SQL Server 2017 in CTP2.0 version automatically identifies potential performance regressions in SQL queries, enables you to easily find potential issues, and gives you information what should you do to fix the issue.
In CTP2.0 version is added new system view sys.dm_db_tuning_recommendations that returns recommendations that you can apply to fix potential problems in your database. This view contains all identified potential performance issues in SQL queries that are caused by the SQL plan changes, and the correction scripts that you can apply. Every row in this view contains one recommendation that you can apply to fix the issue. Some of the information that are shown in this view are:
- Id of the query, plan that caused regression, and the plan that that might be used instead of this plan.
- Reason that describes what kind of regression is detected (e.g. CPU time for the query is changed from 17ms to 189ms)
- T-SQL script that can be used to force the plan.
- Information about the current plan, and previous plan that had better performance.
Since some of the information are formatted as JSON documents, you can use the following query to parse details in recommendations and return information about the query, identified problem, T-SQL script that you can apply, etc.
SELECT planForceDetails.query_id, reason, score, JSON_VALUE(details, '$.implementationDetails.script') script, planForceDetails.[new plan_id], planForceDetails.[recommended plan_id] FROM sys.dm_db_tuning_recommendations CROSS APPLY OPENJSON (Details, '$.planForceDetails') WITH ( [query_id] int '$.queryId', [new plan_id] int '$.regressedPlanId', [recommended plan_id] int '$.forcedPlanId' ) as planForceDetails;
This query returns something like the following results:
|17||Average query CPU time changed from 3.55ms to 127.78ms||80||exec sp_query_store_force_plan @query_id = 17, @plan_id = 41||….|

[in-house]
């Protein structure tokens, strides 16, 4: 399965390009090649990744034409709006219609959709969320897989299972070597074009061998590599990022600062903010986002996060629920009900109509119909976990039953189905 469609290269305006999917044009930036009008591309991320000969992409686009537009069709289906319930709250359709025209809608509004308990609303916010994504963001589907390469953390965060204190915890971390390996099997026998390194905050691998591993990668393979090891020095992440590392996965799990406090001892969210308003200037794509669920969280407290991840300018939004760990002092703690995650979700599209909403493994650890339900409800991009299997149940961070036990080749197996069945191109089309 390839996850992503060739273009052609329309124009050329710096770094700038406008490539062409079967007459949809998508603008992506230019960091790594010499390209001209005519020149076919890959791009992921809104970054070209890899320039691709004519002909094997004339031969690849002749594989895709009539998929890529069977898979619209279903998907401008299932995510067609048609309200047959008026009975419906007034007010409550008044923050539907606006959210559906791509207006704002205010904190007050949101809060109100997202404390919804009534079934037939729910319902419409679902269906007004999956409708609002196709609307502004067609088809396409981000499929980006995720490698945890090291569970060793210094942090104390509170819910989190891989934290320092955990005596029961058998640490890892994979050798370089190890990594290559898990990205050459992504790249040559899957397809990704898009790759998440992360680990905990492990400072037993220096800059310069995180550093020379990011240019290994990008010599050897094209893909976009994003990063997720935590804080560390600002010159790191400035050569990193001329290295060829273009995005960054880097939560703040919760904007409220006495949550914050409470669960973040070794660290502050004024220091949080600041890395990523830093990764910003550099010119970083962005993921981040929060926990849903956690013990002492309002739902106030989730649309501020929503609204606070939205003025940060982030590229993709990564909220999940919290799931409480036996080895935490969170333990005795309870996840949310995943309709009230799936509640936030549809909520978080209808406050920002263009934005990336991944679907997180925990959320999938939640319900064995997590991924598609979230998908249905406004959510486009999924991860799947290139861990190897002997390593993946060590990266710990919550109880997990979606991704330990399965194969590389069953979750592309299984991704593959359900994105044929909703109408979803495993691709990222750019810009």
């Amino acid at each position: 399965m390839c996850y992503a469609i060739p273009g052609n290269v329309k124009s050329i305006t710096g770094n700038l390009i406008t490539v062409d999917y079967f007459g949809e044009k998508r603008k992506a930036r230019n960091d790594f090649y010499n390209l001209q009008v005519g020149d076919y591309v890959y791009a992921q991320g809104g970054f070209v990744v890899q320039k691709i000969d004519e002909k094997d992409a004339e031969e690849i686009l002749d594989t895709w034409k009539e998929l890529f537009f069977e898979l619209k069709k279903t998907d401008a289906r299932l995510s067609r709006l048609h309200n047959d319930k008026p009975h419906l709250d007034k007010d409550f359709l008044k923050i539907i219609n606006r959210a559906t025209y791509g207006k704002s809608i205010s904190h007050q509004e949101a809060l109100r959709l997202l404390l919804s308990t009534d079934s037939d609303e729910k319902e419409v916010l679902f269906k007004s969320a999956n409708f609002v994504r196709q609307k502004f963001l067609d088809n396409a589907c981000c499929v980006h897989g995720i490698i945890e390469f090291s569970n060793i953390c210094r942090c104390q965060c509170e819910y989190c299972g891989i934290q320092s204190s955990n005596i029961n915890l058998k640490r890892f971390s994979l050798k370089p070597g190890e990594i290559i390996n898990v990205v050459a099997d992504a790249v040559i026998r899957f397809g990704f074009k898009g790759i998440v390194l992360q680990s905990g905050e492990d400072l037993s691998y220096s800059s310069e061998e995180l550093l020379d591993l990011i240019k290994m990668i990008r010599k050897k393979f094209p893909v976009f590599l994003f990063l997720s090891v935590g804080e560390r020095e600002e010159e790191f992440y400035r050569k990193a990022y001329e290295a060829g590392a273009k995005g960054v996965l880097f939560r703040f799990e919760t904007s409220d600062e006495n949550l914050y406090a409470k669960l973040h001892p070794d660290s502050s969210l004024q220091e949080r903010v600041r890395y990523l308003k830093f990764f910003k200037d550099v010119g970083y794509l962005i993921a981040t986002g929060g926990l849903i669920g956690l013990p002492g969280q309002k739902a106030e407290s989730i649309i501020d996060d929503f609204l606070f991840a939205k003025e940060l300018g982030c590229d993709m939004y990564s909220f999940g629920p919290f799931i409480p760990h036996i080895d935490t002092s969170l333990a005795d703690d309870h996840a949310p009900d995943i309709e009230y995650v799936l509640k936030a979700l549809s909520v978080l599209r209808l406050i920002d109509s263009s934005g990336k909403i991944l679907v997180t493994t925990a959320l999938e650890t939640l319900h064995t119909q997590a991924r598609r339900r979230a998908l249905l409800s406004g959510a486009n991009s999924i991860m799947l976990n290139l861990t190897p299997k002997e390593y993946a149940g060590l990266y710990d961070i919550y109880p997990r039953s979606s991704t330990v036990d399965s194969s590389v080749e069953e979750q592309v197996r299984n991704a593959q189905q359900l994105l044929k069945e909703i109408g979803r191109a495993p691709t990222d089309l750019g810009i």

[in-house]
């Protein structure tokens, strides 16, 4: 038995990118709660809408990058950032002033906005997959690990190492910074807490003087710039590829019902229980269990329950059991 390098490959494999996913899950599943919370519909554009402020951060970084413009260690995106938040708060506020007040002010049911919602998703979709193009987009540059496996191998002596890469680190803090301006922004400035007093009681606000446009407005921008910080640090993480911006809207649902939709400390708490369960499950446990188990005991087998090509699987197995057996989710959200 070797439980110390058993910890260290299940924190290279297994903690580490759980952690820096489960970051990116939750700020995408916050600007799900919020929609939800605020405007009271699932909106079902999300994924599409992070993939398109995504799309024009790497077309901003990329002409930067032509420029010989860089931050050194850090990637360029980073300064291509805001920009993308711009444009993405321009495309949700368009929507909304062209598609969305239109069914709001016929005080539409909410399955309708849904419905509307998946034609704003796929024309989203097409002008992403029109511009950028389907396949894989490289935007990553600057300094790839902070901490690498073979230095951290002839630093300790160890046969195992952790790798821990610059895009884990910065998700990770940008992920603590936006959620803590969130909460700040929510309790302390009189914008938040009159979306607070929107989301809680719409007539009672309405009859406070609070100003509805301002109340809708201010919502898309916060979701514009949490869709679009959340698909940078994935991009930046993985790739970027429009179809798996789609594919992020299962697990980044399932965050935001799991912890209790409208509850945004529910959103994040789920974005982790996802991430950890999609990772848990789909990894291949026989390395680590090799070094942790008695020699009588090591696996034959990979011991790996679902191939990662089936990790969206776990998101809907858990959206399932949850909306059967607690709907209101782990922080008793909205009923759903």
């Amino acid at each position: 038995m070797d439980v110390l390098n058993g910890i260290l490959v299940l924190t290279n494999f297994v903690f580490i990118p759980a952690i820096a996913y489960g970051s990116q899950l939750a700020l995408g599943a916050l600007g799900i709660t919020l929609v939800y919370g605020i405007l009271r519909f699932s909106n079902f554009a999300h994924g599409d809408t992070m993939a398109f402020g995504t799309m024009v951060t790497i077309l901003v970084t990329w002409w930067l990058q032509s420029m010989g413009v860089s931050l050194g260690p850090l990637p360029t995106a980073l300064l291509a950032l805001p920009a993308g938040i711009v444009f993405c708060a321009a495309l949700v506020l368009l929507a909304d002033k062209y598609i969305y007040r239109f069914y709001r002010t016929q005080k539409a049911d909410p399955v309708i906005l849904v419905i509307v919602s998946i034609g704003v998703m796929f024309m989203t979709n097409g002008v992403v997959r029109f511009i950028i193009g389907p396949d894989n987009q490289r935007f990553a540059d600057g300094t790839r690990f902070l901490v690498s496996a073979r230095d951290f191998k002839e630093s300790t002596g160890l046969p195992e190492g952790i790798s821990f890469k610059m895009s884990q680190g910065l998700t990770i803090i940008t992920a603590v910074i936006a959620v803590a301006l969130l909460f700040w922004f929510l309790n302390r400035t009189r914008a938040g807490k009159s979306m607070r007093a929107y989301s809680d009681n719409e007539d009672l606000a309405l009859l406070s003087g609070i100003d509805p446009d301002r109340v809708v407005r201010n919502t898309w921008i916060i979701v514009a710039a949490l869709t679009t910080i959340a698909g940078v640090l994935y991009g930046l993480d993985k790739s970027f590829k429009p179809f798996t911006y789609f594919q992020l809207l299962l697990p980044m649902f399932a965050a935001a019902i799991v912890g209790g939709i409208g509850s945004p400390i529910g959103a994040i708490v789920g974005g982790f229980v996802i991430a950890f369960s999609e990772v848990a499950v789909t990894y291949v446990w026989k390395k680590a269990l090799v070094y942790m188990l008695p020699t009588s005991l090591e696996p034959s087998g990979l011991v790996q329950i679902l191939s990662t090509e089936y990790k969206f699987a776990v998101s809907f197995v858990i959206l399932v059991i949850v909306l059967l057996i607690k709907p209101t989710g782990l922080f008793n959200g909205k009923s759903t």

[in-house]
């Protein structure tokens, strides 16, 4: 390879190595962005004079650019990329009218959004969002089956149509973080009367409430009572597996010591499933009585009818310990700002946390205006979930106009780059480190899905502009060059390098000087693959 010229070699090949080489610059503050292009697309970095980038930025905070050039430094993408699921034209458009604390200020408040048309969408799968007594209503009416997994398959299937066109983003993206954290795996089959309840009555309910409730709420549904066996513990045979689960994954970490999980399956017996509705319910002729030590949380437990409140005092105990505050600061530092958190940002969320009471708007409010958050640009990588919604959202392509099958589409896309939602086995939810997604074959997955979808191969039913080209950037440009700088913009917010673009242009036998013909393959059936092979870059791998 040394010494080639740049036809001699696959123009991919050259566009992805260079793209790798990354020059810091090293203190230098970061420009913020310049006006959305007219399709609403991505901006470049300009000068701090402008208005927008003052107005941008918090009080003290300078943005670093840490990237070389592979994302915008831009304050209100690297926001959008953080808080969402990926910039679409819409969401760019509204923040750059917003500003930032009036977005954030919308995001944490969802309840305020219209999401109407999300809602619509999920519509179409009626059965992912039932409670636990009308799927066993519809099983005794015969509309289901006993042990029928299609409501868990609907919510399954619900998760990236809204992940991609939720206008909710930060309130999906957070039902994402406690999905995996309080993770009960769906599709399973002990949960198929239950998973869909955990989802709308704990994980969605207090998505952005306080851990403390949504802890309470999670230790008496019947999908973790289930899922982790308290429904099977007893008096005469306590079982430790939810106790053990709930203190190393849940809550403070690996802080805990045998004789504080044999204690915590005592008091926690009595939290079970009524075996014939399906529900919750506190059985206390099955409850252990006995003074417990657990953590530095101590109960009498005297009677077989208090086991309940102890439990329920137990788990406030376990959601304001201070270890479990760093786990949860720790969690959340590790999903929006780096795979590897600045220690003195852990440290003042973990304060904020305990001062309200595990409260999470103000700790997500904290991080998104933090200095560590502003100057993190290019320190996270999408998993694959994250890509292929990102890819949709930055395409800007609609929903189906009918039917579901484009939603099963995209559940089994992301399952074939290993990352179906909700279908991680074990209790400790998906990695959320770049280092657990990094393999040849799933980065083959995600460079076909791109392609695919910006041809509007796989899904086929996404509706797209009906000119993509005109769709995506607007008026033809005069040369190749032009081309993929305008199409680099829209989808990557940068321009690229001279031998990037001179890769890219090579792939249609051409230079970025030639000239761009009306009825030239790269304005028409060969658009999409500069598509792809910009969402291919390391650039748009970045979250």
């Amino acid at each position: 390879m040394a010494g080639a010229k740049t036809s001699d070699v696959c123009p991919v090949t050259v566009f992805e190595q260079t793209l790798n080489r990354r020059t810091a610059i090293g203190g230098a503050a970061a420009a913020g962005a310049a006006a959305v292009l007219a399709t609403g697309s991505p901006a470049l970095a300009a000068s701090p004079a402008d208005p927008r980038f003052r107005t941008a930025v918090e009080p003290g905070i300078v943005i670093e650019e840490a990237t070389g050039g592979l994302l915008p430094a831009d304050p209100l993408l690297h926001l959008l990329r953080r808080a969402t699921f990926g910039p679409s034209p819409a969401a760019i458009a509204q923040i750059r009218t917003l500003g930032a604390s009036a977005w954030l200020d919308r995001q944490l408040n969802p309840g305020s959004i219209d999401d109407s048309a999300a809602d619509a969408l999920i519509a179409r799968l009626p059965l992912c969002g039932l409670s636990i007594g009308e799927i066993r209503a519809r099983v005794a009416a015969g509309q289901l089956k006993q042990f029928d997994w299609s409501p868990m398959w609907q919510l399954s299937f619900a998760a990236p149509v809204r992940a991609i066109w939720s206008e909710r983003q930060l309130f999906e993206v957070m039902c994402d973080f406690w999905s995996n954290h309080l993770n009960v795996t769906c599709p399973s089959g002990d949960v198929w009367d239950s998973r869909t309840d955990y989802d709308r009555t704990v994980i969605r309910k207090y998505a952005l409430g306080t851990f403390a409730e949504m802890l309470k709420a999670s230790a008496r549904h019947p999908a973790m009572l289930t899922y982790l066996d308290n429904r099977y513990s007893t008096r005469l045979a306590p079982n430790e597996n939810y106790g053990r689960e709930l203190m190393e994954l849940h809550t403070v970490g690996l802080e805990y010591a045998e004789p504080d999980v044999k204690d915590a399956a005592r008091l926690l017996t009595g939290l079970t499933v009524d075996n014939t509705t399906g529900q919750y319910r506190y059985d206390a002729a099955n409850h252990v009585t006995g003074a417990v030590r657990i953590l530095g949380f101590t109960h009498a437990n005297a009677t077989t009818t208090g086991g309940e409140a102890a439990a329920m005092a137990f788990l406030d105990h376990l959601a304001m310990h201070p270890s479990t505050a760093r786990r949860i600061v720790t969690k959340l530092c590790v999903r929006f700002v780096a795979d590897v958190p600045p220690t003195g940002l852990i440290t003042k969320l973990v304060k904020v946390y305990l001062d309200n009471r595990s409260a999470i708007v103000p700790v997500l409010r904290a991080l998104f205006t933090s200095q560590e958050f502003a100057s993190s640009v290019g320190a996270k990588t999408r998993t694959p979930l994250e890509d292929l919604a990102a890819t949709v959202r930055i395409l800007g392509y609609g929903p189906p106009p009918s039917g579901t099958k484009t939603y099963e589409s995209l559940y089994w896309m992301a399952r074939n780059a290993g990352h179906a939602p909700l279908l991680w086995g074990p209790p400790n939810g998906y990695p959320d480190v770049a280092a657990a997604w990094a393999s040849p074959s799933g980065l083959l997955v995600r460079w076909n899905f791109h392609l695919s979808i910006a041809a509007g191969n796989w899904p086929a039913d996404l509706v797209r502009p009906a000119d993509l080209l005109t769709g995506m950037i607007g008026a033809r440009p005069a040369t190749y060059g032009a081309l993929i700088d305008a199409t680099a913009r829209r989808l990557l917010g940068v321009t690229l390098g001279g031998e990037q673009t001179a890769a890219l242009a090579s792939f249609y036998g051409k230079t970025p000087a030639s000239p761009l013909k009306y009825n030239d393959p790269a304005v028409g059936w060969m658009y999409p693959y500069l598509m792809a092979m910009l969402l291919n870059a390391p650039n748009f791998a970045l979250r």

|1804||Average query CPU time changed from 13.5ms to 27.78ms||23||exec sp_query_store_force_plan @query_id = 1804, @plan_id = 17||….|
|1304||Average query CPU time changed from 8.4ms to 207.8ms||41||exec sp_query_store_force_plan @query_id = 1304, @plan_id = 41||….|
If you look at this results, you will be able to find queries that are slower, see what is the difference in CPU time, and execute the script in the [script] column and fix the problem. Score column is internal score that estimates the importance of the recommendation, and you can use this column to sort recommendations when you review them.
When you execute the script returned by the query (e.g. exec sp_query_store_force_plan @query_id = 1804, @plan_id = 17) the plan will be forced until you clean Query Store data, or manually unforce it using sp_query_store_unforce_plan procedure.
Dynamic Management View sys.dm_db_tuning_recommendations will not monitor T-SQL queries with the plans that are forced by user, cursor plans, BULK INSERT, and the queries with OPTION RECOMPILE. If you force the plan, Database engine will assume that you will monitor the query, and if you use OPTION RECOMPILE database engine might generate too many recommendations because the plan would change on every execution.
This scenario is designed for users who want to have full control over the plan execution and just need some need help to automatically identify potentially regressed queries.
You can also let Database engine to automatically force plans whenever the regression is detected, manage forced plans, verify that forced plan perform better, and revert it if there are no significant benefits. Find more info about this in Automatic tuning features in SQL Server 2017 on Microsoft Doc site.